In the name of God: Father, Son, and Holy Spirit. Amen.
No matter how many times I say it - and moreover, no matter how many times the stories of the Bible say it - one thing about the Christian experience seems to remain surprising for a lot of people (or at least we tend to act as if it’s surprising). That is, quite simply, that it’s not easy to be a Christian. It never was, and really, it never was supposed to be.
But somewhere in our history, we seemed to have forgotten the call to sacrifice. Somewhere along the way, Christianity became another of the many products that we consume, rather than a way of living in response to the amazing grace of God.
There are certainly signs to suggest that in the past sixty years, or so, this consumerist approach to Christianity moved from mere tendency to widespread epidemic; but the truth is, the tendency has always been there. We need only look to the story of the “rich, young ruler” to see the seed of that dysfunction at work even in the earliest days of our faith.
The three synoptic gospels refer to the man in the story we hear today as either “the rich man”, “the young man”, or “the ruler”, but tradition has conflated them into “the rich, young ruler”. But whoever he was, the essence of the story remains the same: a generally pious man, who follows the law, comes to Jesus for assurance of his place in heaven. “What must I do to inherit eternal life?”
Giving the stock answer, Jesus tells him about the commandments.
Perhaps feeling a wave of relief that he’d been right all along, the man says, “Oh I’ve been doing that forever!”
And then the Gospel says, “Jesus, looking at him, loved him and said, ‘You lack one thing: go, sell what you own, and give the money to the poor, and you will have treasure in heaven; then come, follow me.”
Mark tells us that on hearing this, the man was shocked and went away grieving. He had done so much, and still it was not yet enough to earn God’s favor.
These words and this story are still as shocking for us today as they were to that rich, young ruler. Is God really so insatiable that even the good and pious people among us aren’t doing enough? Are we all meant to live in poverty?
The logical side of my mind begins to fall into some circular sequence of events: God seems to have this preference for the poor. So to gain God’s favor, the rich must become poor. But if God’s wishes were followed, then the poor, whom God had favored, would no longer be poor. The rich who gave away their possessions would be poor. So does God’s favor shift? Then the now rich, who had been poor, to gain God’s favor, must give away their possessions to the now poor, who had been rich. If we follow the teachings of Jesus, it seems that the cycle of falling in and out of God’s favor could go on and on and on! It doesn’t seem like a very efficient strategy for the salvation of God’s people.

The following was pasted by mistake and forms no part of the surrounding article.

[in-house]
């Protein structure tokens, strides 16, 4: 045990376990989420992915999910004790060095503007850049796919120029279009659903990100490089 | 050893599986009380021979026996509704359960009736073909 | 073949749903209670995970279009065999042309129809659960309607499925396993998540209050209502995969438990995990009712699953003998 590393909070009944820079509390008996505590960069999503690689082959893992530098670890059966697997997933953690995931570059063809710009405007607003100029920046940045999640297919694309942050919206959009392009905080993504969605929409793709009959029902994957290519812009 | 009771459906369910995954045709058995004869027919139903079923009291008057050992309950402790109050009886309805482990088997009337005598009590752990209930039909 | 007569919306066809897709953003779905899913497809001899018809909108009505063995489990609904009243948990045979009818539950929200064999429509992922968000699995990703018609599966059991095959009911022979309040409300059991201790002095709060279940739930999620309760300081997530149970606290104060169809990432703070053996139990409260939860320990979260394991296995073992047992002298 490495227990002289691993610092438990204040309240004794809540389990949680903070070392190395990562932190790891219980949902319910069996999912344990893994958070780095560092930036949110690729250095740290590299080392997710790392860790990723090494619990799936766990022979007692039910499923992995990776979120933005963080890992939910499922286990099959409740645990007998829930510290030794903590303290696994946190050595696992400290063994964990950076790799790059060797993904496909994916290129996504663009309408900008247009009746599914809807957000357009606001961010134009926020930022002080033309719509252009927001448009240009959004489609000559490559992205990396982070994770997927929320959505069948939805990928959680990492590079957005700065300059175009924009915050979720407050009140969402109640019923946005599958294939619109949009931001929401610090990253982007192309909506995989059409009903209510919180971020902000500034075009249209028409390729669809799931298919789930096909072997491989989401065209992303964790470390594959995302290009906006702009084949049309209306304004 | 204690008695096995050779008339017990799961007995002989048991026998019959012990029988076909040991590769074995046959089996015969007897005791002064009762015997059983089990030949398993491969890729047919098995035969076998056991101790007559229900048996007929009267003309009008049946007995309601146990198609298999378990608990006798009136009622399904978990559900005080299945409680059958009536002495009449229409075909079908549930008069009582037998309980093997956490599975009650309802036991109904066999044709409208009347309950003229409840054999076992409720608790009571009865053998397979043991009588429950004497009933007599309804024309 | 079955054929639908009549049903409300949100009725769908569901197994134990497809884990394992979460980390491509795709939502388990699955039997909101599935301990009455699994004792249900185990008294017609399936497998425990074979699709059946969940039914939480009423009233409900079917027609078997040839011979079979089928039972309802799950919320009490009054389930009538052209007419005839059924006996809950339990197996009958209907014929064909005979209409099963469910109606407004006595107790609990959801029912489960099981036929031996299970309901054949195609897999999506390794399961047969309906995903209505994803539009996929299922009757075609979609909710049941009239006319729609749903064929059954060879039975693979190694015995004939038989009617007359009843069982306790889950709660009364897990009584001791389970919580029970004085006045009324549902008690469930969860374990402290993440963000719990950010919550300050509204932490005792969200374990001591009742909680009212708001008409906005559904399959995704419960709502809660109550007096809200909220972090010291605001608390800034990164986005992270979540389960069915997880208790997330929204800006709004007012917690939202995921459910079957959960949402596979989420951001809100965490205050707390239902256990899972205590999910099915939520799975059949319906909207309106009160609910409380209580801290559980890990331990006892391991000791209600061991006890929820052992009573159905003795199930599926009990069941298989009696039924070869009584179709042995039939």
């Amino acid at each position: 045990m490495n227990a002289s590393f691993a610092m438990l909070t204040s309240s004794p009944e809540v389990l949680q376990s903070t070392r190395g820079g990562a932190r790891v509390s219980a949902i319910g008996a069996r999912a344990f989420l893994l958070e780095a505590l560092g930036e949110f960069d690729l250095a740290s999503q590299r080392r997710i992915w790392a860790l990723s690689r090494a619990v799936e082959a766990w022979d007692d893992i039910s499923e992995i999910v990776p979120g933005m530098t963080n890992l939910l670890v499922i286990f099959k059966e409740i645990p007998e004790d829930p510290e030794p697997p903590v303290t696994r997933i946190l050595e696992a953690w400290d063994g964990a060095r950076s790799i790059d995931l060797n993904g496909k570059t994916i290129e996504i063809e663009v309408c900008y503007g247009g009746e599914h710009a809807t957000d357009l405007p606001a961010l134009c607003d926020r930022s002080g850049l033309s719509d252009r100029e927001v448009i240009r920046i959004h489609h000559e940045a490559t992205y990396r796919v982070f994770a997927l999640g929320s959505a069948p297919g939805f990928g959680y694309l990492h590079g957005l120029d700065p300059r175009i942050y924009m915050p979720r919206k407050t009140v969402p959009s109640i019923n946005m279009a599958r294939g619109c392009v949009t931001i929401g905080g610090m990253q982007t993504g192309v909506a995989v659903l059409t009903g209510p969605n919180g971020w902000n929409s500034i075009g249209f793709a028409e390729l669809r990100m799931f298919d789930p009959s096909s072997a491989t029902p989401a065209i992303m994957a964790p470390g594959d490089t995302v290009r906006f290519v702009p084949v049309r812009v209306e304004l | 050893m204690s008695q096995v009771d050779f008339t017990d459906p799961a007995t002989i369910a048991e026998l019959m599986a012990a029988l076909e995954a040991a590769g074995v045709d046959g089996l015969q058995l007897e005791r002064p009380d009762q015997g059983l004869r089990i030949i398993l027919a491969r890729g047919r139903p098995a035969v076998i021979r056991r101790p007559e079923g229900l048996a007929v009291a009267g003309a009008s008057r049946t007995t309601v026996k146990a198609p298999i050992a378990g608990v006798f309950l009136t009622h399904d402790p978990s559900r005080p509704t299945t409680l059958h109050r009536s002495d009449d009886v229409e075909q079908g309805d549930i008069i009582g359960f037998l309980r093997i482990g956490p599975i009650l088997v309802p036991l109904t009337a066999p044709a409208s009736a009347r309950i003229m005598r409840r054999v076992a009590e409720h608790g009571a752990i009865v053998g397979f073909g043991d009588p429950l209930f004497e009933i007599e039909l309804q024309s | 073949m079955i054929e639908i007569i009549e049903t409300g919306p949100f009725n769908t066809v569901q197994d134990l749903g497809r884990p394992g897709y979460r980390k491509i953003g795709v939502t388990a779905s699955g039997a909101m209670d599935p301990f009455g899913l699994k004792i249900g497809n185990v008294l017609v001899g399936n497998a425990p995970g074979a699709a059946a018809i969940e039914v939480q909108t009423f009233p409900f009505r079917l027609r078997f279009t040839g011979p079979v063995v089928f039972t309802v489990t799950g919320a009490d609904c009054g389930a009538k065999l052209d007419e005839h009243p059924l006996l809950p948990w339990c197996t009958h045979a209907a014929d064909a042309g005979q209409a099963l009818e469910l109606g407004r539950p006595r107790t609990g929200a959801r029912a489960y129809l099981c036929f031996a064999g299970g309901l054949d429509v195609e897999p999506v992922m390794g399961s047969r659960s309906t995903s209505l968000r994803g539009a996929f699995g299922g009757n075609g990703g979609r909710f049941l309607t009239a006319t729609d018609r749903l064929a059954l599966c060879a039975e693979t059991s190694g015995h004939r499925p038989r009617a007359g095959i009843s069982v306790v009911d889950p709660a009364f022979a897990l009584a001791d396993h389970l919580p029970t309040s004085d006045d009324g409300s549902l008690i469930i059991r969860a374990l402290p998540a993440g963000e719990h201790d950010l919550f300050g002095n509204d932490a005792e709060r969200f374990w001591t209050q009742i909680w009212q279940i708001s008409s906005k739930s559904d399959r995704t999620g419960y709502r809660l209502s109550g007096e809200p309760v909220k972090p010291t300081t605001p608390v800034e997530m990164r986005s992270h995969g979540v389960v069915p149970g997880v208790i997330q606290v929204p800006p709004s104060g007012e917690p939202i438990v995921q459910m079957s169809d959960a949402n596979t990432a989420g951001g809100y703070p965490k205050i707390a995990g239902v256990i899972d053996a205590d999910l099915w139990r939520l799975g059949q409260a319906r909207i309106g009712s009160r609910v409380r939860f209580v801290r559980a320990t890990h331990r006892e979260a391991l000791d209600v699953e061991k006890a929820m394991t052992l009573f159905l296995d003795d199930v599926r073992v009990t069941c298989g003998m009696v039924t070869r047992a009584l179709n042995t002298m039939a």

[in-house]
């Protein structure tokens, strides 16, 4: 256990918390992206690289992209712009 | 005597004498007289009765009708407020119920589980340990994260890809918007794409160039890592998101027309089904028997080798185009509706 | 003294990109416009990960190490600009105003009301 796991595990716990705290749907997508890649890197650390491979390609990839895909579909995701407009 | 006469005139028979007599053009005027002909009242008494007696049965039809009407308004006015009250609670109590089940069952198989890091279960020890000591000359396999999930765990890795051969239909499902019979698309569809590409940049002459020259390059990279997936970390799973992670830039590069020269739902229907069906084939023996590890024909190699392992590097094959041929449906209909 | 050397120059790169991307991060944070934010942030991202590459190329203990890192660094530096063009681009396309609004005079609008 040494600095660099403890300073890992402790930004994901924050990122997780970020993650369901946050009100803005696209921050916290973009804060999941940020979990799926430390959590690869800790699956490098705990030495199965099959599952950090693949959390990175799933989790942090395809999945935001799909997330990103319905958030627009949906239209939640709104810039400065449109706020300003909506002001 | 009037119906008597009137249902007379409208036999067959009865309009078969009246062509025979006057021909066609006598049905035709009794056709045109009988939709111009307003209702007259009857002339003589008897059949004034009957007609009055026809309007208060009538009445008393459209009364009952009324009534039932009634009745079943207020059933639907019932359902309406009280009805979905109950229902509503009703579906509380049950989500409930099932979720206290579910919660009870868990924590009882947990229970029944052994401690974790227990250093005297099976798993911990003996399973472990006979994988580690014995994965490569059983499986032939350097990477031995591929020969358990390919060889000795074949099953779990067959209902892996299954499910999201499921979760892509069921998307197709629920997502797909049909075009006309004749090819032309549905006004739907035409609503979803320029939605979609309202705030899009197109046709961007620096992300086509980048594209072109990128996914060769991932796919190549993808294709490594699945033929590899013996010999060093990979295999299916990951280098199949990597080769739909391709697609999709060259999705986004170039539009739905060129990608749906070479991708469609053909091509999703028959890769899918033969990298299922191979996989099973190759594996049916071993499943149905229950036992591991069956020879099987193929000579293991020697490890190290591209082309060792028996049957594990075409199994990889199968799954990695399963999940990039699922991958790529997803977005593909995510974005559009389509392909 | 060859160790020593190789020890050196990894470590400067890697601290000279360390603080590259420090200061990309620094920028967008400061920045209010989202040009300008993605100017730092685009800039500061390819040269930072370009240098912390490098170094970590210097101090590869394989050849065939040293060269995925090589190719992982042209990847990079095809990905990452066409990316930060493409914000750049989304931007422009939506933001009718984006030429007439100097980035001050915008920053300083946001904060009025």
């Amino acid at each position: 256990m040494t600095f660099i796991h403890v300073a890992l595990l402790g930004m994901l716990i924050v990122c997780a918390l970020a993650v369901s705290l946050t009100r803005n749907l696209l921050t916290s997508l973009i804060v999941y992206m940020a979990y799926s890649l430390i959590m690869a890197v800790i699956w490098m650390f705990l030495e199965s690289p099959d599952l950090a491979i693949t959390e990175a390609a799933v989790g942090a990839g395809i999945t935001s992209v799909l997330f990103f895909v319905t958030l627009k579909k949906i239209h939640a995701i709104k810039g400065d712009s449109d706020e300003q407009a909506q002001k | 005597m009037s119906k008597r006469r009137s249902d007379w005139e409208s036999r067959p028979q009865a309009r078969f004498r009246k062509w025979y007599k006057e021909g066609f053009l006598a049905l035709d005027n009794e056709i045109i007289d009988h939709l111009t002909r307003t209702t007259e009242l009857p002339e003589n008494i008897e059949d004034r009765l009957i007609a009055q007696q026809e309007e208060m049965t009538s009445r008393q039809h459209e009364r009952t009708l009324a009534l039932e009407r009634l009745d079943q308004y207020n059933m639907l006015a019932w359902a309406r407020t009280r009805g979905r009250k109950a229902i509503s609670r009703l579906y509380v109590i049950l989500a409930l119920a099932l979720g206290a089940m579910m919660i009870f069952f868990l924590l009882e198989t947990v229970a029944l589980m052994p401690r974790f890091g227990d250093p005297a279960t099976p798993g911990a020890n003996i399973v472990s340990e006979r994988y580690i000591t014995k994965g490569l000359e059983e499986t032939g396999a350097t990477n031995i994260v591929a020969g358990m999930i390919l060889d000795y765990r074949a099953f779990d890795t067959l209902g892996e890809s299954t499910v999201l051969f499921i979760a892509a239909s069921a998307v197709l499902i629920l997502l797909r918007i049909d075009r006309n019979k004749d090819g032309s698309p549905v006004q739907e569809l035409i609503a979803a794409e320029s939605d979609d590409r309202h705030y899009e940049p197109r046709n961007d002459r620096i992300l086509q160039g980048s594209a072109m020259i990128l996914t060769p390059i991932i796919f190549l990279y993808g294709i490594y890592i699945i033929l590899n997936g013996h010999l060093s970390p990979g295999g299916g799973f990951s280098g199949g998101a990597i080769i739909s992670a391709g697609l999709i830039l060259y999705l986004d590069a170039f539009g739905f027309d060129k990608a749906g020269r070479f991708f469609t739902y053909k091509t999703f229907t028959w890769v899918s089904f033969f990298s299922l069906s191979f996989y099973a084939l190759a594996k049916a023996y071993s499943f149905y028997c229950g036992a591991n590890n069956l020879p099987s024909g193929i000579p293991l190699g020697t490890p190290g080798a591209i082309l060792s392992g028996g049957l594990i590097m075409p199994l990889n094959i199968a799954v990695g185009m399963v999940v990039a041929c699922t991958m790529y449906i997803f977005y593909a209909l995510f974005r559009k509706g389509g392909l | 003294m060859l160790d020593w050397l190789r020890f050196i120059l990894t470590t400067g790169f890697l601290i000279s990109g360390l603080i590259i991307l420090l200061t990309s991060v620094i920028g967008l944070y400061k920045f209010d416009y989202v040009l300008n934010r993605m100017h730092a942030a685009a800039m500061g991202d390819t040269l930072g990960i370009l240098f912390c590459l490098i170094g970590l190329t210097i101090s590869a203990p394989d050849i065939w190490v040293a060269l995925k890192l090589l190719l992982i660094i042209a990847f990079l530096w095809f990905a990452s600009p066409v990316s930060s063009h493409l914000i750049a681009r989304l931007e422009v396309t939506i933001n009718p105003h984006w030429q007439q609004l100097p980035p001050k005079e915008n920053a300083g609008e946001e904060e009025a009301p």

Upon closer examination, this story doesn’t seem to hold up as either a call to generosity or a parable of economic justice. It just doesn’t make much sense if you interpret it solely in that way.
The answer seems to come a little later. The disciples, who had been watching this whole exchange, are understandably perplexed. They talk it over with each other and with Jesus, who explains to them how incredible difficult it is for people to do all that is necessary to “enter the kingdom of God” - or to earn God’s favor.
Jesus says, “It is easier for a camel to go through the eye of a needle than for someone who is rich to enter the kingdom of God.”
Finally the disciples get to the right question: “Then who can be saved?”
Jesus answers, “For mortals it is impossible, but not for God; for God all things are possible.”
That’s Jesus’ answer to the rich, young ruler. He had asked, “What must I do to inherit eternal life?” But he was asking the wrong question. It couldn’t be answered with a sound bite or a bumper sticker. The answer was to follow Jesus and to learn to ask better questions. The answer is that there is nothing that we can do as individuals to earn God’s favor. God’s favor comes from grace - not as the reciprocal end of some divine transaction.
We don’t consume salvation - we bask in it. And we live our lives in such a way that we share the truth of it.
There’s a part of me that grieves this interpretation of this story. The truth is, we could all use another call to economic justice, and we could all stand to be a bit more generous. There is soul-wrenching poverty all around us, and as the hands and feet of Christ in the world we are called to ease it. There is an epidemic of enslaving excess in all of our lives and we would all be stronger and healthier people if we would surrender some of it.
That’s what it means to live our lives in such a way that shares the truth of salvation.
But doing so won’t earn us God’s favor. There’s nothing we can do to earn God’s favor.
That’s just not the way it works.
We don’t live generously and answer the needs of the world to earn God’s grace, but in grateful response to God’s grace.
The rich, young ruler did everything right, but it wasn’t enough. And it never would be enough. There’s always something more that God is asking of us. There’s always something more that we can give.
It’s not easy to be a Christian. It doesn’t fit in a simple list of rules, or in a sound bite, or on a bumper sticker. “W.W.J.D.?” - “What would Jesus do?” - is easy to ask, but harder to answer.
But, through the grace of God and through the generosity of the Holy Spirit we keep finding new questions the longer we follow Christ. And that’s the answer. Amen.